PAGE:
Demand Michigan Provide Effective Legal Defense for the Poor
This petition had 311 supporters
What happens when an indigent defendant isn't afforded effective counsel? Perhaps an unwise plea agreement, a disproportionate sentence, or even a potential wrongful conviction. While the U.S. Constitution guarantees each citizen the right to effective counsel in a criminal case, not all defendants are getting that benefit. While this is true across the country, Michigan is largely recognized as having one of the most troublesome public defense systems of all.
Eighty percent of criminal defendants in Michigan are represented by a court appointed attorney. You would think with this kind of number, the state would have provided oversight--a body to regulate the public defense system or at least funding for those attorneys and their work. Well, you would be wrong. In Michigan, each county is responsible for its own system of court appointed defense attorneys. This means eighty percent of defendants are rolling the dice when they go to court, hoping the system has provided an attorney that is sufficiently compensated, experienced, and not stretched too thin by an overload of cases.
A study by the National Legal Aid and Defender Association in 2008 led to the release of the Michigan Public Defense System Report Card. The state received one lone C among many D's and F's, a complete failure when measured against the Eleven Principles of a Public Defense Delivery System as adopted by the Michigan State Bar's Representative Assembly. There's no question the system is failing. It's failing the defendants and the attorneys forced to work in such an unorganized and unstructured mess. While the current system is easier on the budget, the Constitutional right to effective counsel far outweighs budgetary interests.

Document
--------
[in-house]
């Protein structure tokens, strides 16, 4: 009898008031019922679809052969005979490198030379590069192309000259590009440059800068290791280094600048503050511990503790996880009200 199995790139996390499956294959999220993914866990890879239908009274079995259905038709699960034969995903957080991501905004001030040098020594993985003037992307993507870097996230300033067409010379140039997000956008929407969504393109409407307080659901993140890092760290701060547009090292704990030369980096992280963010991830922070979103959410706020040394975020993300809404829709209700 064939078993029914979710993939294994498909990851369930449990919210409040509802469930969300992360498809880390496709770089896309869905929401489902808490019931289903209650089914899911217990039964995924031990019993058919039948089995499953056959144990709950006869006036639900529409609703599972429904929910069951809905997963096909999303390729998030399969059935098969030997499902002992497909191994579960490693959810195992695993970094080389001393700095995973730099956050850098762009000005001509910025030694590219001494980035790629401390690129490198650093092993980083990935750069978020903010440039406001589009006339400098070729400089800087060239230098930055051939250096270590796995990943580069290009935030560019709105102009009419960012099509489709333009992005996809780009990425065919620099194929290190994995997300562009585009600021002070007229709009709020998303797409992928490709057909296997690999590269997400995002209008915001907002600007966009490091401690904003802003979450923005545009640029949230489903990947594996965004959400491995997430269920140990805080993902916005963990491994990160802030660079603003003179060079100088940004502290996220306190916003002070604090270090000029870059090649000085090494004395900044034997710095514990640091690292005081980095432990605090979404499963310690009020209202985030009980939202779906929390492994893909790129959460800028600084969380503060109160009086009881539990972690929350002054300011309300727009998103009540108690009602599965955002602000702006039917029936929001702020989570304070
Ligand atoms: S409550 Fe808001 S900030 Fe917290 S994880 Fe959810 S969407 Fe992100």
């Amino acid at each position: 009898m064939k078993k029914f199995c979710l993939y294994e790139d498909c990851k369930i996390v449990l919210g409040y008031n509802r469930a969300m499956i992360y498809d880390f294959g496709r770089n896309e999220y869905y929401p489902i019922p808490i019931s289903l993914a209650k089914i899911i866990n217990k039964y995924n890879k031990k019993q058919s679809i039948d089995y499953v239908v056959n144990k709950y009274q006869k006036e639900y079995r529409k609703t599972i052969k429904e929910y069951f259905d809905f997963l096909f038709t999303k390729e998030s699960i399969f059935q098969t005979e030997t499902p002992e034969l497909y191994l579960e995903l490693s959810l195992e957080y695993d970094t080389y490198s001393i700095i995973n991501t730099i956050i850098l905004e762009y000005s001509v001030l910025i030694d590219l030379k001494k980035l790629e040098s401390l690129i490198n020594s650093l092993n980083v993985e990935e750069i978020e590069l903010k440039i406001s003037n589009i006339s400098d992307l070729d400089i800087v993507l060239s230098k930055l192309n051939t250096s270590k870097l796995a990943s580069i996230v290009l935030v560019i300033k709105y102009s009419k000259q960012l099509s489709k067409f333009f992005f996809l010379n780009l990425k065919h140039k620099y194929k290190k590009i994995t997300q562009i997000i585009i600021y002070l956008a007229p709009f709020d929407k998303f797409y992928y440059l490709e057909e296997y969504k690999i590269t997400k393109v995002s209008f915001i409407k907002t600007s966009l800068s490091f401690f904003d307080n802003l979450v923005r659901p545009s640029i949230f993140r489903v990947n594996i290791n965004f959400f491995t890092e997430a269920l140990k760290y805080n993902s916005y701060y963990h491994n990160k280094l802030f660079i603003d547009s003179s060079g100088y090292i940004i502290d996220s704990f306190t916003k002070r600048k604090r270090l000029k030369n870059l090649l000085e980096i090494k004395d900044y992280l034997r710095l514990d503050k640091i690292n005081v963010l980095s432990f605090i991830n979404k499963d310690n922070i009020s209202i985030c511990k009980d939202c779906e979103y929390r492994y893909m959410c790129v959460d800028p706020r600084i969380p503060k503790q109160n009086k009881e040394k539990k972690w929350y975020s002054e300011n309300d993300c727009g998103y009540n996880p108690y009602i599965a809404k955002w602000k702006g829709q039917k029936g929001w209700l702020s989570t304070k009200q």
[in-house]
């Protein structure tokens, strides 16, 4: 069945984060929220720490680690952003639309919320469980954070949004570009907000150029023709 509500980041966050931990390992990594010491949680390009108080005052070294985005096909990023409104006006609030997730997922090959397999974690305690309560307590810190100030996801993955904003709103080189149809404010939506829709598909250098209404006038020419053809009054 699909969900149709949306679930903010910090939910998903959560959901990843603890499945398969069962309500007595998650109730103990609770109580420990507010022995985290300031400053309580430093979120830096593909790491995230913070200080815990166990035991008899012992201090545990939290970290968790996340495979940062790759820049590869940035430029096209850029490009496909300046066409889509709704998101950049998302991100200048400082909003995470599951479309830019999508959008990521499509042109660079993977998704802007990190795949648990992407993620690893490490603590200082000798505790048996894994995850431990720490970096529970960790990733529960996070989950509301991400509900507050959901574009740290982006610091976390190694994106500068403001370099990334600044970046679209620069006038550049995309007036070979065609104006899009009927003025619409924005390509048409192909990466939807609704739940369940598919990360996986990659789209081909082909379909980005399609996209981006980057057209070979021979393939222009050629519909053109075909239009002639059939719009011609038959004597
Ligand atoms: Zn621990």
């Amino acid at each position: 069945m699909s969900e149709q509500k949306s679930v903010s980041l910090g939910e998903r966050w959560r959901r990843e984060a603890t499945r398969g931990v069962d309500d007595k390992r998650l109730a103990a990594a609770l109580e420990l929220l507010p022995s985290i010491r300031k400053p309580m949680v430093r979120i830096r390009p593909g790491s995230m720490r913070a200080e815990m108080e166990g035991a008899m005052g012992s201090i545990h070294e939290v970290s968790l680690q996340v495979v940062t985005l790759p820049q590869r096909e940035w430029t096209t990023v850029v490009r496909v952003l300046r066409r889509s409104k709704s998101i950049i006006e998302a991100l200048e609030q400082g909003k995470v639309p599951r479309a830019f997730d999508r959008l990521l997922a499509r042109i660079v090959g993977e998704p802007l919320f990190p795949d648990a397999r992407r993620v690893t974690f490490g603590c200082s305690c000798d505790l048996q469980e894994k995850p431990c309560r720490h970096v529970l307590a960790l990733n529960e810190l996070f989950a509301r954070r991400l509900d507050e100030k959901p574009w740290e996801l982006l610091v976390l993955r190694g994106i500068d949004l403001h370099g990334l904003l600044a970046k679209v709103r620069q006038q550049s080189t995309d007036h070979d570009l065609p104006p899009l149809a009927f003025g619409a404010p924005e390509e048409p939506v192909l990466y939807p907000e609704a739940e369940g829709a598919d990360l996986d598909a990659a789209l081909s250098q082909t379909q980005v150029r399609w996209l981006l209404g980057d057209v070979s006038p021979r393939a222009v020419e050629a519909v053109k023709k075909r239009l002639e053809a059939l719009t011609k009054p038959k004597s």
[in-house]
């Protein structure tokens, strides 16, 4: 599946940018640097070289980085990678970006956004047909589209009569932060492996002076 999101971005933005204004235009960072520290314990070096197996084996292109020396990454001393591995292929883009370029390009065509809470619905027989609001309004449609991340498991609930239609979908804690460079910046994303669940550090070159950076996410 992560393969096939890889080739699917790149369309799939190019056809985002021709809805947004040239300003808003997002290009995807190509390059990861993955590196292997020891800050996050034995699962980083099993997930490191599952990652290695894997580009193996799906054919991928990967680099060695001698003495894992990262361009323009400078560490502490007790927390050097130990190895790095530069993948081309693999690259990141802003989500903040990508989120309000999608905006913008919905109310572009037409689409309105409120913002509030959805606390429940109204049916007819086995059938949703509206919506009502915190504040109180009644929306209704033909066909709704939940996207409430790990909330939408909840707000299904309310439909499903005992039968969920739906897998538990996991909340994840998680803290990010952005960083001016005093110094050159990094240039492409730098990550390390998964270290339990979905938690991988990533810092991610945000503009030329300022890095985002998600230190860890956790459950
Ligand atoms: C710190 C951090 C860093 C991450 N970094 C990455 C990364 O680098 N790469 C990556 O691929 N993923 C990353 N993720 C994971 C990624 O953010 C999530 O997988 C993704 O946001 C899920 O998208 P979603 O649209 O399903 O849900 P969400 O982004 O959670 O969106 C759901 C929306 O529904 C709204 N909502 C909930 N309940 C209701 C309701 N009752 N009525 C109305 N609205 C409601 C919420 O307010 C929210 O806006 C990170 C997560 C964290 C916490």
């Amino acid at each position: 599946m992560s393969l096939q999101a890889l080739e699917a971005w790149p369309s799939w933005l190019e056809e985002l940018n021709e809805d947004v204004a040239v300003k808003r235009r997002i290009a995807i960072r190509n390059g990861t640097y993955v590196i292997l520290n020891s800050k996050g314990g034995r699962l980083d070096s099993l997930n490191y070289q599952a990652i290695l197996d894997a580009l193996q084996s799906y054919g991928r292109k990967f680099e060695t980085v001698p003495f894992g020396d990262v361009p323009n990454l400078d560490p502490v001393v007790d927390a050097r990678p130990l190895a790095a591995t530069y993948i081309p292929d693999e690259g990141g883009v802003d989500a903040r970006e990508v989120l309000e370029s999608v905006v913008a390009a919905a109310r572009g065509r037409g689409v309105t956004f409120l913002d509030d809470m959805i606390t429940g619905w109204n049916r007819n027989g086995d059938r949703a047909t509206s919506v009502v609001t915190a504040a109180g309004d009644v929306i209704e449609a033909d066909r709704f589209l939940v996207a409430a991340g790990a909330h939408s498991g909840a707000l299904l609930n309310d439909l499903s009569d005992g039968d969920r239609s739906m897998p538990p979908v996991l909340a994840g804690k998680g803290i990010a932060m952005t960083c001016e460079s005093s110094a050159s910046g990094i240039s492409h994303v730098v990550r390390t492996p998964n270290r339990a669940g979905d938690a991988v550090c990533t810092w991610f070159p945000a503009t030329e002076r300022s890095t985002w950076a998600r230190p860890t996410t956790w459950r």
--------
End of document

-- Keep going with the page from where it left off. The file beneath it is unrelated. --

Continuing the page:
A bill was filed last December to overhaul the system and get it in line with national standards. Unfortunately House Bill 5676 didn't make it out of committee and died in a lame duck session. It was known as the Michigan Public Defense Act and would have created a state-funded commission and Office of Public Defense. It also would have removed the power from the counties and grant oversight to the state, where it should be. While reform didn't happen last year, local and national activists are hoping similar legislation will be proposed and passed this year. Show your support for criminal defense reform in Michigan by contacting lawmakers there with the petition below.
Photo Credit: Brooke Novak
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